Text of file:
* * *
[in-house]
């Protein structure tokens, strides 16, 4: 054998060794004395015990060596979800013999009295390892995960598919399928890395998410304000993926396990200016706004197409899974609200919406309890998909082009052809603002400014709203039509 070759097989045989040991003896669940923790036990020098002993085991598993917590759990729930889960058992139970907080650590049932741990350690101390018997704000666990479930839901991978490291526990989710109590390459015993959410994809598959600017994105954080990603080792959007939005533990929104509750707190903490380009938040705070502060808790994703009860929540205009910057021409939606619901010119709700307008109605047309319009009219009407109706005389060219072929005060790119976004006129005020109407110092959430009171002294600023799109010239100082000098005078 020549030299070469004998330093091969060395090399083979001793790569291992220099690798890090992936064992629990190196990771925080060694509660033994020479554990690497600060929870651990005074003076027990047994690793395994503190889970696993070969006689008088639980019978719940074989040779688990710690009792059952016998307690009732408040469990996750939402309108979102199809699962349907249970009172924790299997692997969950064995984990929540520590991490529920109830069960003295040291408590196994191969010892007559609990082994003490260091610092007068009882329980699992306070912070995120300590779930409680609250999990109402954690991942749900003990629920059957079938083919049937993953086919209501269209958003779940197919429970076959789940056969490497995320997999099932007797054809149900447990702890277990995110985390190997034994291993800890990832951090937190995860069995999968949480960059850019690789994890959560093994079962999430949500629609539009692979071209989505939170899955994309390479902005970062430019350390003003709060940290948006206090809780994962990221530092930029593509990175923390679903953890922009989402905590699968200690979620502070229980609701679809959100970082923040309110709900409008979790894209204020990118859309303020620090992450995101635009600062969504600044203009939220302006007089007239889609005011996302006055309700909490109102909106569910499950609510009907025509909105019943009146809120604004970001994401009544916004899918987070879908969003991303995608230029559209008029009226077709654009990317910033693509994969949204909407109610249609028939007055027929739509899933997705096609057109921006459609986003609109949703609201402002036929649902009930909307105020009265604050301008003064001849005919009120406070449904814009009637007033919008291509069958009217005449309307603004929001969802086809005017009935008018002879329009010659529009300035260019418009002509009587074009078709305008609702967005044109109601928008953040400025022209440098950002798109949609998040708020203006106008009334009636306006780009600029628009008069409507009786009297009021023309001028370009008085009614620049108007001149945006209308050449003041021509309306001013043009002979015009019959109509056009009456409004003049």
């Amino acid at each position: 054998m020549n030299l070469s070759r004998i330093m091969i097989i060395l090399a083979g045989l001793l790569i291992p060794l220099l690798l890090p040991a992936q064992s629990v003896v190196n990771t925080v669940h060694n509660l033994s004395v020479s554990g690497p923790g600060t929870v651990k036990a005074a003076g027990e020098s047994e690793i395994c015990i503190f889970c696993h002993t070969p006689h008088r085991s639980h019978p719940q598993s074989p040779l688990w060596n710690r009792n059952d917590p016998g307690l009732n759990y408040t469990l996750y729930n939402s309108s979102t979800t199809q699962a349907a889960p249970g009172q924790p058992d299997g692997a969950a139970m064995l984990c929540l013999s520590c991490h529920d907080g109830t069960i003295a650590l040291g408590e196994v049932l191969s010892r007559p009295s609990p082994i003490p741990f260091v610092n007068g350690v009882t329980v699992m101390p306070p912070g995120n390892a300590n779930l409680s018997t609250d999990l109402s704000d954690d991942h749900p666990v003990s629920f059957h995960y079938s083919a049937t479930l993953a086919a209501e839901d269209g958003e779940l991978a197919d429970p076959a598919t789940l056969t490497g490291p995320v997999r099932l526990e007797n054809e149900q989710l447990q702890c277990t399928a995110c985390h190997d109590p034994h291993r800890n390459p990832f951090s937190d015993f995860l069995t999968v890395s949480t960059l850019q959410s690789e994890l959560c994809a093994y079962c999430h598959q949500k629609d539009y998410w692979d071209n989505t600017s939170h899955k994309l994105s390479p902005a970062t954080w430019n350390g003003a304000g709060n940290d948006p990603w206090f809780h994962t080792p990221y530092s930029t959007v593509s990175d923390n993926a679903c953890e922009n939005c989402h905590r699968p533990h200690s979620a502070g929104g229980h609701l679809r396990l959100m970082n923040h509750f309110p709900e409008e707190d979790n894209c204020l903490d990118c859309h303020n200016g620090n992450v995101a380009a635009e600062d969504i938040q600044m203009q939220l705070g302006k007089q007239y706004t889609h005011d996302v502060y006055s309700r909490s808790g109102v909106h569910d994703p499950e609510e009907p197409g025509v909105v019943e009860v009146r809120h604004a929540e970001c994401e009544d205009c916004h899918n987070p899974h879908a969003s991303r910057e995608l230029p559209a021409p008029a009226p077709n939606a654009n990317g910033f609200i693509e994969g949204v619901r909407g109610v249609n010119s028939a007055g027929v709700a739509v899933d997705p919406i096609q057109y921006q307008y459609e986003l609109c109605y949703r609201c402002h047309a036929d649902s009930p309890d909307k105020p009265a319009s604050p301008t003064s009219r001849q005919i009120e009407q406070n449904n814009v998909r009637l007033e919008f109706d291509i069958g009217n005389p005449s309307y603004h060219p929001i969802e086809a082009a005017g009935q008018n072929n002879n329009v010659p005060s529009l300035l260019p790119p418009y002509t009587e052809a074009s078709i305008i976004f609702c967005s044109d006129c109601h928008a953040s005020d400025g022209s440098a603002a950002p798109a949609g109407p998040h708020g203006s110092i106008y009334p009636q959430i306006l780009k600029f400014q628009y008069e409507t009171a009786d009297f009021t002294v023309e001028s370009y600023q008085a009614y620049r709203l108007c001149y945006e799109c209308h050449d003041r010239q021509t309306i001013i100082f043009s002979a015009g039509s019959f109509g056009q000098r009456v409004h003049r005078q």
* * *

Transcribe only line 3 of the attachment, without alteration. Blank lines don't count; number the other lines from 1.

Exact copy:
């Amino acid at each position: 054998m020549n030299l070469s070759r004998i330093m091969i097989i060395l090399a083979g045989l001793l790569i291992p060794l220099l690798l890090p040991a992936q064992s629990v003896v190196n990771t925080v669940h060694n509660l033994s004395v020479s554990g690497p923790g600060t929870v651990k036990a005074a003076g027990e020098s047994e690793i395994c015990i503190f889970c696993h002993t070969p006689h008088r085991s639980h019978p719940q598993s074989p040779l688990w060596n710690r009792n059952d917590p016998g307690l009732n759990y408040t469990l996750y729930n939402s309108s979102t979800t199809q699962a349907a889960p249970g009172q924790p058992d299997g692997a969950a139970m064995l984990c929540l013999s520590c991490h529920d907080g109830t069960i003295a650590l040291g408590e196994v049932l191969s010892r007559p009295s609990p082994i003490p741990f260091v610092n007068g350690v009882t329980v699992m101390p306070p912070g995120n390892a300590n779930l409680s018997t609250d999990l109402s704000d954690d991942h749900p666990v003990s629920f059957h995960y079938s083919a049937t479930l993953a086919a209501e839901d269209g958003e779940l991978a197919d429970p076959a598919t789940l056969t490497g490291p995320v997999r099932l526990e007797n054809e149900q989710l447990q702890c277990t399928a995110c985390h190997d109590p034994h291993r800890n390459p990832f951090s937190d015993f995860l069995t999968v890395s949480t960059l850019q959410s690789e994890l959560c994809a093994y079962c999430h598959q949500k629609d539009y998410w692979d071209n989505t600017s939170h899955k994309l994105s390479p902005a970062t954080w430019n350390g003003a304000g709060n940290d948006p990603w206090f809780h994962t080792p990221y530092s930029t959007v593509s990175d923390n993926a679903c953890e922009n939005c989402h905590r699968p533990h200690s979620a502070g929104g229980h609701l679809r396990l959100m970082n923040h509750f309110p709900e409008e707190d979790n894209c204020l903490d990118c859309h303020n200016g620090n992450v995101a380009a635009e600062d969504i938040q600044m203009q939220l705070g302006k007089q007239y706004t889609h005011d996302v502060y006055s309700r909490s808790g109102v909106h569910d994703p499950e609510e009907p197409g025509v909105v019943e009860v009146r809120h604004a929540e970001c994401e009544d205009c916004h899918n987070p899974h879908a969003s991303r910057e995608l230029p559209a021409p008029a009226p077709n939606a654009n990317g910033f609200i693509e994969g949204v619901r909407g109610v249609n010119s028939a007055g027929v709700a739509v899933d997705p919406i096609q057109y921006q307008y459609e986003l609109c109605y949703r609201c402002h047309a036929d649902s009930p309890d909307k105020p009265a319009s604050p301008t003064s009219r001849q005919i009120e009407q406070n449904n814009v998909r009637l007033e919008f109706d291509i069958g009217n005389p005449s309307y603004h060219p929001i969802e086809a082009a005017g009935q008018n072929n002879n329009v010659p005060s529009l300035l260019p790119p418009y002509t009587e052809a074009s078709i305008i976004f609702c967005s044109d006129c109601h928008a953040s005020d400025g022209s440098a603002a950002p798109a949609g109407p998040h708020g203006s110092i106008y009334p009636q959430i306006l780009k600029f400014q628009y008069e409507t009171a009786d009297f009021t002294v023309e001028s370009y600023q008085a009614y620049r709203l108007c001149y945006e799109c209308h050449d003041r010239q021509t309306i001013i100082f043009s002979a015009g039509s019959f109509g056009q000098r009456v409004h003049r005078q």